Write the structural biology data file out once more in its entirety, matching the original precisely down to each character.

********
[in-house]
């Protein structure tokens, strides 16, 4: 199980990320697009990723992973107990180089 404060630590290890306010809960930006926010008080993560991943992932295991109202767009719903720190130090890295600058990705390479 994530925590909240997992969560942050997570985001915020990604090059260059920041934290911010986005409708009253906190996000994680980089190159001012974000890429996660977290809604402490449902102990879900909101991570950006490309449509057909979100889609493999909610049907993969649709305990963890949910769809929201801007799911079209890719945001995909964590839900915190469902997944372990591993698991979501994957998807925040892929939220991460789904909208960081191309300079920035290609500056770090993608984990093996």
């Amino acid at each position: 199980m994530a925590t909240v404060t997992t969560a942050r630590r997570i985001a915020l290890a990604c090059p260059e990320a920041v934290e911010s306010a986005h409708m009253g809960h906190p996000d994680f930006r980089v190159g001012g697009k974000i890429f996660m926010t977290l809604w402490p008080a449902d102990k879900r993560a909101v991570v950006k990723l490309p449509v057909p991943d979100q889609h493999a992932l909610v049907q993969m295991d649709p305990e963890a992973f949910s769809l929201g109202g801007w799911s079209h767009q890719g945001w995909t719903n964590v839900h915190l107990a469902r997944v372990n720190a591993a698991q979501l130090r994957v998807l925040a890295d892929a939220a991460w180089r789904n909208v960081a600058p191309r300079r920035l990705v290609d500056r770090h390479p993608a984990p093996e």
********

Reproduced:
[in-house]
């Protein structure tokens, strides 16, 4: 199980990320697009990723992973107990180089 404060630590290890306010809960930006926010008080993560991943992932295991109202767009719903720190130090890295600058990705390479 994530925590909240997992969560942050997570985001915020990604090059260059920041934290911010986005409708009253906190996000994680980089190159001012974000890429996660977290809604402490449902102990879900909101991570950006490309449509057909979100889609493999909610049907993969649709305990963890949910769809929201801007799911079209890719945001995909964590839900915190469902997944372990591993698991979501994957998807925040892929939220991460789904909208960081191309300079920035290609500056770090993608984990093996």
């Amino acid at each position: 199980m994530a925590t909240v404060t997992t969560a942050r630590r997570i985001a915020l290890a990604c090059p260059e990320a920041v934290e911010s306010a986005h409708m009253g809960h906190p996000d994680f930006r980089v190159g001012g697009k974000i890429f996660m926010t977290l809604w402490p008080a449902d102990k879900r993560a909101v991570v950006k990723l490309p449509v057909p991943d979100q889609h493999a992932l909610v049907q993969m295991d649709p305990e963890a992973f949910s769809l929201g109202g801007w799911s079209h767009q890719g945001w995909t719903n964590v839900h915190l107990a469902r997944v372990n720190a591993a698991q979501l130090r994957v998807l925040a890295d892929a939220a991460w180089r789904n909208v960081a600058p191309r300079r920035l990705v290609d500056r770090h390479p993608a984990p093996e």